FAQs for
    comp.lang.c http://c-faq.com/
    comp.lang.c++ http://www.parashift.com/c -faq-lite/
    alt.comp.lang.learn.c-c++
    http://www.contrib.andrew.cmu.edu/~ajo/docs/FAQ-acllc.html
     
    Jack Klein, Feb 24, 2007
    #11
  12. Guest


    > Yes, that tells you that that line of code is ungood.


    ah ?

    >
    > Ah, well, I assumed a more modern specification. Seems like it is some
    > Pixar stuff? If so, perhaps you can use something like <url:http://ricpp.sourceforge.net/> instead of an old C language binding?


    yes, pixar stuff. i've seen riccp. It's really nice but too complex
    for me considering my timeframe. I just have a couple of days left to
    just get some functions working and that's is really...

    > But the question is still: is that a function that you're /calling/, or
    > is it a function you're /implementing/?



    i am implementing it. So i guess you think i could trash the specs and
    write a more convenient function ?

    i am busted because i sent another post and it didn't come through.
    Actually i found than when the bytes of a float are copied in a char
    array of size 4 lets say, if the float value is 0.0f for example all
    the bytes are converted to '\0' instead of '0'. Therefore when you do
    a check like if charArra==NULL it returns true. So the question is
    that normal to be converted to '\0' and not '0'
     
    , Feb 24, 2007
    #12
  13. Karim Guest

    On Feb 24, 12:30 am, "" <> wrote:
    > > Yes, that tells you that that line of code is ungood.

    >
    > ah ?
    >
    >
    >
    > > Ah, well, I assumed a more modern specification. Seems like it is some
    > > Pixar stuff? If so, perhaps you can use something like <url:http://ricpp.sourceforge.net/> instead of an old C language binding?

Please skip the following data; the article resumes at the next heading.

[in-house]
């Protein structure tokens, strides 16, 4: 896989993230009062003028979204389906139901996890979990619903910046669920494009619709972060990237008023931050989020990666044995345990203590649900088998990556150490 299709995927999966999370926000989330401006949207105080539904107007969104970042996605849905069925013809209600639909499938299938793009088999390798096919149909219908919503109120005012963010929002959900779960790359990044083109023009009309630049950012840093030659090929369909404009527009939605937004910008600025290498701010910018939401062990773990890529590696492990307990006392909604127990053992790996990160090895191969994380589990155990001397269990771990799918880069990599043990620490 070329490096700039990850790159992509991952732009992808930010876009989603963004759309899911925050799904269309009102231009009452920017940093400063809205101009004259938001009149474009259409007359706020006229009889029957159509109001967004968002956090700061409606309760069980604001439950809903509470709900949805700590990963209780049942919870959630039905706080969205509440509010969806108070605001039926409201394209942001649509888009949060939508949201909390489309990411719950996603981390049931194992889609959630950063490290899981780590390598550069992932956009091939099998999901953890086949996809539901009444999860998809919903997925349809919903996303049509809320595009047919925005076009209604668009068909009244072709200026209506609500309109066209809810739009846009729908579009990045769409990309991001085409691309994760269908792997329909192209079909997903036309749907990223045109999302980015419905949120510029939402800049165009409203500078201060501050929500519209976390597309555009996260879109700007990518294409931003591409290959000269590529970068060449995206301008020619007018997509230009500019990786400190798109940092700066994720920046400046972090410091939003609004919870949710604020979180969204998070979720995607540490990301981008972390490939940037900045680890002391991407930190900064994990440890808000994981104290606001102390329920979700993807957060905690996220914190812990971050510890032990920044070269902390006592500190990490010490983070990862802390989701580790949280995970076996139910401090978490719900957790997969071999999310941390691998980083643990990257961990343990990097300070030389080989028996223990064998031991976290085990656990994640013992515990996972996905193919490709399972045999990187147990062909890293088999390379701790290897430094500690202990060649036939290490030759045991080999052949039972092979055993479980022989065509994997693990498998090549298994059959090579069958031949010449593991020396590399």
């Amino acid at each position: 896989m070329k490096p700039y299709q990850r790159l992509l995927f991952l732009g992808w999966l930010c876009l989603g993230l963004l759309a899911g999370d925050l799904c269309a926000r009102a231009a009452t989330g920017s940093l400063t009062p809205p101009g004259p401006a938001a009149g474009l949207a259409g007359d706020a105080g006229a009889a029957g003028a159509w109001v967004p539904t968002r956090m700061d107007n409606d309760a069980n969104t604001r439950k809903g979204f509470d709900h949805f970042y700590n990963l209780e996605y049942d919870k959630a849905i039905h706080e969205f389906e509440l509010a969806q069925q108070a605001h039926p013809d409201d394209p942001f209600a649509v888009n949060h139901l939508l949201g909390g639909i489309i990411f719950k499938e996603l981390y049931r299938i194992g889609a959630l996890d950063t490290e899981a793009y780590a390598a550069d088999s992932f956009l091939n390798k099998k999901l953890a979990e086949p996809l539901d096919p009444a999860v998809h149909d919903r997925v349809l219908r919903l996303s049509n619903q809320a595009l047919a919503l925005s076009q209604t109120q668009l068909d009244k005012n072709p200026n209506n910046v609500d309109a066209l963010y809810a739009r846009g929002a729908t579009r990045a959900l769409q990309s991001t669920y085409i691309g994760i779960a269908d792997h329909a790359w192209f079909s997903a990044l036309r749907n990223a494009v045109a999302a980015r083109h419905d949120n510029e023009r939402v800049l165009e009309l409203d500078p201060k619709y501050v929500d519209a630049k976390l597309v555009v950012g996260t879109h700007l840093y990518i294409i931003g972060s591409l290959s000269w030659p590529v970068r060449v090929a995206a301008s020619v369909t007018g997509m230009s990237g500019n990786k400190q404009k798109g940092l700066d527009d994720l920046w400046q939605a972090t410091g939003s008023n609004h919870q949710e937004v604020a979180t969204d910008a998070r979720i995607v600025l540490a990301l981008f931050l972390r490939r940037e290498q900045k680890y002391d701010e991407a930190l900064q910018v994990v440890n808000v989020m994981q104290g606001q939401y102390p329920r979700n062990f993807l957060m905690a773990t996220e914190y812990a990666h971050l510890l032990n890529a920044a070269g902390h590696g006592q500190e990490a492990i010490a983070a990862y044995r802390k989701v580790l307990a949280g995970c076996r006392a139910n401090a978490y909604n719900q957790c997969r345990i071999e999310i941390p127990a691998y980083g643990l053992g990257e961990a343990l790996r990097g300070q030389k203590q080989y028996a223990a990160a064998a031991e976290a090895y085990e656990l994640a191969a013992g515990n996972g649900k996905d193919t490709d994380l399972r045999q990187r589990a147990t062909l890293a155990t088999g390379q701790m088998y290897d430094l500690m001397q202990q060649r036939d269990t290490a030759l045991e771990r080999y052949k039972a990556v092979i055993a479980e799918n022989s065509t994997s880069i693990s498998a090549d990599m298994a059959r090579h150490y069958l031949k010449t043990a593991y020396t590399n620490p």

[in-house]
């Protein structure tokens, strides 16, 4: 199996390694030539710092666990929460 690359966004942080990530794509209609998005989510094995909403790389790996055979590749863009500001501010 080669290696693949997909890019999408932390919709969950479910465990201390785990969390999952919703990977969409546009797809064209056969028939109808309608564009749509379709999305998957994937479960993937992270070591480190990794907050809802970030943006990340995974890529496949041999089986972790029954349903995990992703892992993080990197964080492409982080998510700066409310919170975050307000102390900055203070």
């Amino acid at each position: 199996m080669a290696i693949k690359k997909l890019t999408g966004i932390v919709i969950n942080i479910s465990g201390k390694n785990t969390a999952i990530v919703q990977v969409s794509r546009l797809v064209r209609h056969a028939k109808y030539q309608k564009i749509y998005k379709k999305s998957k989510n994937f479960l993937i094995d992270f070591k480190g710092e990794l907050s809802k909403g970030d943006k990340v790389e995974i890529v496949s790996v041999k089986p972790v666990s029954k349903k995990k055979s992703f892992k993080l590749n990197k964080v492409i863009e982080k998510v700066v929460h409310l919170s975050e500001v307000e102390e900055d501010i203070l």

>
    > yes, pixar stuff. i've seen riccp. It's really nice but too complex
    > for me considering my timeframe. I just have a couple of days left to
    > just get some functions working and that's is really...
    >
    > > But the question is still: is that a function that you're /calling/, or
    > > is it a function you're /implementing/?

    >
    > i am implementing it. So i guess you think i could trash the specs and
    > write a more convenient function ?
    >
    > i am busted because i sent another post and it didn't come through.
    > Actually i found than when the bytes of a float are copied in a char
    > array of size 4 lets say, if the float value is 0.0f for example all
    > the bytes are converted to '\0' instead of '0'. Therefore when you do
    > a check like if charArra==NULL it returns true. So the question is
    > that normal to be converted to '\0' and not '0'


    You are looking for an array that you can initialize like a flat array
    of ints and make your condition a null pointer. This doesn`t work
    cause NULL address 0 will be treated the same as the integer 0 in this
    case. You need double redirection to do this the way it should,
    atleast thats the only way I can see this done.

    using namespace System;
    #include <stdlib.h>
    #include <stdio.h>

    int main()
    {
    int * array[4];
    array[0]=new int;
    array[1]=new int;
    array[2]=new int;
    array[3]='\0';

    * array[0]=1;
    *array[1]=2;
    *array[2]=3;


    int * c =(int *)&array;

    while( *c)
    {
    c++; // this will loop 3 times then exit
    }
    puts( ">> done\n" );
    return 0;
    }
     
    Karim, Feb 24, 2007
    #13
  14. * :
    >> Yes, that tells you that that line of code is ungood.

    >
    > ah ?
    >
    >> Ah, well, I assumed a more modern specification. Seems like it is some
    >> Pixar stuff? If so, perhaps you can use something like <url:http://ricpp.sourceforge.net/> instead of an old C language binding?

    >
    > yes, pixar stuff. i've seen riccp. It's really nice but too complex
    > for me considering my timeframe. I just have a couple of days left to
    > just get some functions working and that's is really...
    >
    >> But the question is still: is that a function that you're /calling/, or